Blackberry changes colour and sprouts attachments

Visitors to last week's3GSM World Congress in Cannes were given a taste of the latest Blackberry devices from Research in Motion....

Visitors to last week's3GSM World Congress in Cannes were given a taste of the latest Blackberry devices from Research in Motion.

RIM showed the 6200 series of Blackberrys, which are smaller and have brightly coloured plastic cases. Spokeswoman Tilly Quanjer said the devices will go on sale in the first half of this year and target the consumer market.

A Web client, which is due out by the end of this year, will allowing Blackberry users to access web-based e-mail services such as Yahoo! Mail or Hotmail.

Also on display was a Blackberry terminal showing video clips on a colour TFT screen. Existing models have monochrome LCD screens. Quanjer said the colour display was a concept device intended to gauge customer reaction, and the company has no plans to bring it to market.

Meanwhile, Onset Technology introduced some additions to its Metamessage for Wireless software suite in Europe, allowing Blackberry users to retrieve data from corporate databases remotely, and to view attachments in Blackberry mail.

GetData allows mobile users to query document management systems, SQL databases, Web services and proprietary applications from a handheld device. For each data source, a custom form must be created by application development staff using XML (Extensible Markup Language) tools. Access to information can be restricted to particular users or classes of users by designing different forms reflecting security policies, according to Addi Regev, project manager at Onset.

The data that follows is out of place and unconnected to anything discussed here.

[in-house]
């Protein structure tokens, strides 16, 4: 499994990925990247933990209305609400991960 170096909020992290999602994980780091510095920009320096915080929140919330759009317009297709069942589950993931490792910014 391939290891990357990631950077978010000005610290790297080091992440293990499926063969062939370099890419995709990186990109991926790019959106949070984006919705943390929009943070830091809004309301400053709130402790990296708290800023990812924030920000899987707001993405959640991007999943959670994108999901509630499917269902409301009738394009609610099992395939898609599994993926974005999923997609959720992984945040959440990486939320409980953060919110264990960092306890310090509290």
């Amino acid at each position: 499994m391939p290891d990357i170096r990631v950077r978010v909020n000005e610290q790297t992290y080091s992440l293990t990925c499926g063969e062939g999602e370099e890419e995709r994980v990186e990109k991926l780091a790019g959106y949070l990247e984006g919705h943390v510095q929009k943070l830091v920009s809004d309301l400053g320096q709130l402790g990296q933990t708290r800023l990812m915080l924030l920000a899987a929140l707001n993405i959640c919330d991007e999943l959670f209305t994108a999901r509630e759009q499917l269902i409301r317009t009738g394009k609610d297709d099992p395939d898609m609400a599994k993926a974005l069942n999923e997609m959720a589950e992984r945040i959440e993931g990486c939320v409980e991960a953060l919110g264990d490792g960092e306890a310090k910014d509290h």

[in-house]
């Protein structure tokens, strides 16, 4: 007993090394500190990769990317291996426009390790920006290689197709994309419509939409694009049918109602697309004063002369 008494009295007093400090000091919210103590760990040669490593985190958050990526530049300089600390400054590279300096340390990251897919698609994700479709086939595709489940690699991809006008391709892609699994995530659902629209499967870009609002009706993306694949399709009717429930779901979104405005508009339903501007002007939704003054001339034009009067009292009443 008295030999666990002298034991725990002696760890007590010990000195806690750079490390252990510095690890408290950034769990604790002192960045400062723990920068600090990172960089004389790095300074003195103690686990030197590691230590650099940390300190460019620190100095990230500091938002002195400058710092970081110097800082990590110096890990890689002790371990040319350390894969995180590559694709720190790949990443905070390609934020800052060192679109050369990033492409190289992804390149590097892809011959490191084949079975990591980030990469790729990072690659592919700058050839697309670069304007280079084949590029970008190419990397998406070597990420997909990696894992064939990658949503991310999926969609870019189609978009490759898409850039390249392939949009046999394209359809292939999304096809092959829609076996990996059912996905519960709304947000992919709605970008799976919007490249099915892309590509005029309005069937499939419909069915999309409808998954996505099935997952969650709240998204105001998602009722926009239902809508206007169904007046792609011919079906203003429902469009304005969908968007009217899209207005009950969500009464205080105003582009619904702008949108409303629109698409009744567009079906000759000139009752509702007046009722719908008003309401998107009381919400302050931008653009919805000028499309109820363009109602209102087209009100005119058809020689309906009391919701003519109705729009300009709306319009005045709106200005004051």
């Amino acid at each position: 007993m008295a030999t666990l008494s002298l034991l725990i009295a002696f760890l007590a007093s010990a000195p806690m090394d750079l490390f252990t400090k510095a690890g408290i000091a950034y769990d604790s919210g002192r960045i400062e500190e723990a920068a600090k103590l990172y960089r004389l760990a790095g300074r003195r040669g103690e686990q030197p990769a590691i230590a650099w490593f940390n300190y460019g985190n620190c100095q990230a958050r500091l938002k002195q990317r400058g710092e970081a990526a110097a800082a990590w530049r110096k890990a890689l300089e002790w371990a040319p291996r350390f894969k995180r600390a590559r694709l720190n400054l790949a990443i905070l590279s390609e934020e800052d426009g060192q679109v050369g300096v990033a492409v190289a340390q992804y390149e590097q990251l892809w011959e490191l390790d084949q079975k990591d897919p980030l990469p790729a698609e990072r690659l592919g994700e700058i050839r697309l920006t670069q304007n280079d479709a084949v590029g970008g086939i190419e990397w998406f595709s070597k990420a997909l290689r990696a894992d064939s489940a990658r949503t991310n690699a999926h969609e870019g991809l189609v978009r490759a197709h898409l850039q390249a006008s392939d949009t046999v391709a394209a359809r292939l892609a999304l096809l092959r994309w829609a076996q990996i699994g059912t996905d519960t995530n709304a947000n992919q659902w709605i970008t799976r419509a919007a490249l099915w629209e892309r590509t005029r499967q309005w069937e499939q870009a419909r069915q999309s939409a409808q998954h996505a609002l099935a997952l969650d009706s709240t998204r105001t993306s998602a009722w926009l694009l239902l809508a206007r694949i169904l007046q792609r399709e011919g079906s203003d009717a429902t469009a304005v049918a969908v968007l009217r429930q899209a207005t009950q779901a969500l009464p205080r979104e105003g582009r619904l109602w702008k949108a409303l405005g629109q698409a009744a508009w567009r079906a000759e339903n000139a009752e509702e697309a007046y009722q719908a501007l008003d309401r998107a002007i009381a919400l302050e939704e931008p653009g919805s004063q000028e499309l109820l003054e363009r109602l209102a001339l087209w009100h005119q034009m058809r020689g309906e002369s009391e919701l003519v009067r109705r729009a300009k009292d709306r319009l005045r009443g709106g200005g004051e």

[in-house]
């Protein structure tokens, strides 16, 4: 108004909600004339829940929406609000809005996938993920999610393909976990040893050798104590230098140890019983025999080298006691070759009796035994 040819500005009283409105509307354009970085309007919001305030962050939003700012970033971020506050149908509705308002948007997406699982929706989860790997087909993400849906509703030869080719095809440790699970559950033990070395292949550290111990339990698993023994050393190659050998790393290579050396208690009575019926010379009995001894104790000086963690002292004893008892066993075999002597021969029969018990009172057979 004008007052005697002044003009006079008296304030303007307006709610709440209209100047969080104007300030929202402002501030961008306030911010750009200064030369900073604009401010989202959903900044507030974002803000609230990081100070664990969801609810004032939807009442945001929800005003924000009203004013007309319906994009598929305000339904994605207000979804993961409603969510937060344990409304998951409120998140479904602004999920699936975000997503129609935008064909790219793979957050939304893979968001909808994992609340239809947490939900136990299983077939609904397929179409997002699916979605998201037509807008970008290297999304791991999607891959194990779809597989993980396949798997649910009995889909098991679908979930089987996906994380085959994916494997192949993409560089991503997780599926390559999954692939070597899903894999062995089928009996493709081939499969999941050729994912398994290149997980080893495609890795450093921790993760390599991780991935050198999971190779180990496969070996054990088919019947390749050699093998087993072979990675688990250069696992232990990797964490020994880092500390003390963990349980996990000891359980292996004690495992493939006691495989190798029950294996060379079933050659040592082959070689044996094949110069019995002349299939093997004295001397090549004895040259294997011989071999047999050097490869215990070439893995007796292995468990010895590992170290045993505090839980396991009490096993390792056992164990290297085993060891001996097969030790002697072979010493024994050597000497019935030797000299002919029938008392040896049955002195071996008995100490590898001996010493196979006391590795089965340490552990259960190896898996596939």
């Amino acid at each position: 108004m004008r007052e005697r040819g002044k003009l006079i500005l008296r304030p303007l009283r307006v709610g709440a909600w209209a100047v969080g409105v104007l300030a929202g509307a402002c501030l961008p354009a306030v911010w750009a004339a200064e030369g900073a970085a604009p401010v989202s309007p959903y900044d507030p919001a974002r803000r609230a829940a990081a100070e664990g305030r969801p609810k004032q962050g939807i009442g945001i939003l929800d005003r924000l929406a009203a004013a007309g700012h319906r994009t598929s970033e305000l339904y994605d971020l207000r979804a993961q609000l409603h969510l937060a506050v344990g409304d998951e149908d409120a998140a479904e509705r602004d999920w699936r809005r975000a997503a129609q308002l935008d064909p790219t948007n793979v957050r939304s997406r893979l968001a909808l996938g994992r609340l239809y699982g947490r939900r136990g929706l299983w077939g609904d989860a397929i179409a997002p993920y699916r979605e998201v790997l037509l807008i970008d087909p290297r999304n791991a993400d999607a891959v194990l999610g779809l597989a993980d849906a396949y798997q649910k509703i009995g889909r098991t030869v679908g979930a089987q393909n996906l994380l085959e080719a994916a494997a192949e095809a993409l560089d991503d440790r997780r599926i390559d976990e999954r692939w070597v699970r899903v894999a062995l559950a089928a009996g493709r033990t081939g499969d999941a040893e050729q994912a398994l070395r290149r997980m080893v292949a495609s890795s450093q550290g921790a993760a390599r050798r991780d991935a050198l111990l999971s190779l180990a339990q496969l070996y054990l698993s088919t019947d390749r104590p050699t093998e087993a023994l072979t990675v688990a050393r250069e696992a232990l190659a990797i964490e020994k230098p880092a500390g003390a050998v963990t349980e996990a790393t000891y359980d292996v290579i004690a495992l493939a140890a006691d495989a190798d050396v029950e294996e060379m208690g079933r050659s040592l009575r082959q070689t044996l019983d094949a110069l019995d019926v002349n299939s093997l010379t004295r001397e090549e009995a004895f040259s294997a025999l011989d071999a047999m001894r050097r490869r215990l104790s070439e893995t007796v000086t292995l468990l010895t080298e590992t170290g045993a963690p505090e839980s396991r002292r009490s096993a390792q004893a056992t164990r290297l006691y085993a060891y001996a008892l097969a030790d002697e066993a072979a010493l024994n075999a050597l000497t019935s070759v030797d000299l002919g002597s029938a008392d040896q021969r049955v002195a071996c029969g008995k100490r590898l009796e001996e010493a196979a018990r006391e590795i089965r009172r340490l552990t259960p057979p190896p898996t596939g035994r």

Pricing for the server component of GetData depended on the applications integrated and the number of users. The client is bundled with Onset's remote printing, file access and attachment viewer tools and could cost around £126 per seat, although that will vary from country to country.

Onset also introduced its e-mail attachment viewer, AttachmentsPlus, to European customers. The software was launched in the US last year, and fills a gap in the basic software provided by RIM, whereby remote users are notified of the existence of an attachment in an e-mail, but are unable to see it.

"Blackberry mail is really good, but once you start using it, you want access to your attachments," Regev said.

A forthcoming update of RIM's Enterprise Server software, Version 3.6, will add the ability to view attachments on the pocket terminals, plus the ability to update the server over the air to reflect messages filed, deleted or read on the mobile terminal. At present, that operation requires that the Blackberry be placed in its desktop cradle.

RIM does not yet have a release date for Version 3.6. 

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